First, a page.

The Golden Rule of Position Sizing

Asad Dossani
By now you understand why position sizing is important. So how do you go about it in practice? When I'm deciding on a position sizing rule, I keep the following factors in mind. First, the rule should be simple and easy to implement. And second, it should adequately manage our risk.

Simple is important because everyone should be able to implement it. You shouldn't need any fancy mathematics or programs. Just simple calculations and straightforward logic. Risk management is important because that's the goal of position sizing in the first place. To manage risk. Risk management is critical to success in trading. The best trading ideas are useless without risk management.

So here is the golden rule: Place 1% of your portfolio at risk for each trade. How would this work in practice? Suppose you are trading a futures contract. The initial margin requirement is Rs. 5,000 per contract. Now Imagine your portfolio is worth 10 lakhs. 1% of 10 lakhs is Rs. 10,000. So you should trade two contracts. Trading two contracts means you place Rs. 10,000 at risk for that trade.

Now keep in mind that the portfolio I'm referring to is not your long term portfolio. It is not your total wealth. It is the amount you have allocated to trading. It is an amount you can afford to lose, because trading is a high return and high risk endeavor.

We've worked out that for a portfolio size of 10 lakhs, you should risk Rs. 10,000 per trade. This means that you should risk an equal amount of money on each trade. This risk of each trade should be as close to Rs. 10,000 as possible. Obviously, contract sizes mean that you can't risk exactly Rs. 10,000. But trade however many contracts you need to get as close to Rs. 10,000 as you can. It is fine to risk slightly less or more, just be close.

Why risk an equal amount on each trade? Doing this means that any one trade won't dominate your portfolio. Imagine you make three trades, one large and two small. You don't want losses from one large trade to dominate the gains from two small ones. Risking an equal amount on each trade means you benefit from diversification.

What if Rs. 10,000 is not enough to invest in certain contracts? For example, if you wanted to trade one lot of Natural Gas on the MCX, Rs. 10,000 is nowhere near enough. What should you do then? In this scenario, just avoid trading Natural Gas.

It is better to avoid trades that are too large for your portfolio. Remember any trade can lose money, even when you use an excellent trading strategy. So don't put yourself at mercy of a single trade.

The worst thing that can happen to your portfolio is a large loss. It is very difficult to recover from large losses, because you need larger subsequent gains to break even. For example, a 50% loss on your portfolio requires a subsequent 100% gain to break even. This is why risk management is so important. This is why correct position sizing can be the difference between success and failure.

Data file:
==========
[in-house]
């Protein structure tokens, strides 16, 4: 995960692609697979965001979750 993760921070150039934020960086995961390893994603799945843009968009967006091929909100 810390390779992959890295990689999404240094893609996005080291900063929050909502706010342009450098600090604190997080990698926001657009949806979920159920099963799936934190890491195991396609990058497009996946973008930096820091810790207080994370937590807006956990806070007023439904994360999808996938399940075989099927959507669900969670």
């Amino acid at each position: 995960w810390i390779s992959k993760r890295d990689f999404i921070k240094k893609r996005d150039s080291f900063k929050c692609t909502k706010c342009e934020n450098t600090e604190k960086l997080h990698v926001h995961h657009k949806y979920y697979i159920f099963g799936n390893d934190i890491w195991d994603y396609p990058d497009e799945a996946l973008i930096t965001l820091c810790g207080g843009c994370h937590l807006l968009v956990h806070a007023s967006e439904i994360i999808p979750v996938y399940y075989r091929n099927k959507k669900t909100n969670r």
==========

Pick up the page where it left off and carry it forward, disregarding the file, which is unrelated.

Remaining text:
So remember: Stick to the 1% golden rule. Do this, and your portfolio will be protected.

Do you have comments or questions about implementing the 1% rule? Share your views in the Club or share your comments here.

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9 Responses to "The Golden Rule of Position Sizing"
s n keshari
09 May, 2015
Dear Sir. You have open my mind. It is too fool to get more in rising market also.Like 
Ajay Kumar Gupta
10 Feb, 2015
Dear Assad, I could not follow it up, please explain in some other way?Like 
S Anantharam
08 Feb, 2015
Hi Assad, This makes ample sense. I just wished you had sent this advise at the beginning of the programme.... Hope you are not holding back other such basic nuggets for future elaboration.. Rgds AnantLike 
08 Feb, 2015
very well said. It looks me as very good strategy to manage a risk. Like 
Altaf Husen
07 Feb, 2015
Hi, it's well informative, I Appriciate.Like 
dinesh shah
06 Feb, 2015
very important & well said.Like 
06 Feb, 2015
Does this 1% mean a single trade at one time or all open trades at that moment / period of time. Please clarify. Thanks Nikhil.Like 
06 Feb, 2015
Completely sensible and i am with you all the way. You and Apurva had elucidated this principle on trading strategy very well during the conference as well.Like (1)
06 Feb, 2015
Hi, Thank you for the very informative article.I always thought at risk value in a futures trade was the amount of potential loss based on your stop loss and not on the actual margin figure.For the same contract the margin is very different for a carry over trade and intraday trade.It is also affected by the type of order like cover order or bracket order while potential loss from the trade will remain the same if your stop loss range is same.Can you please clarify?Like 
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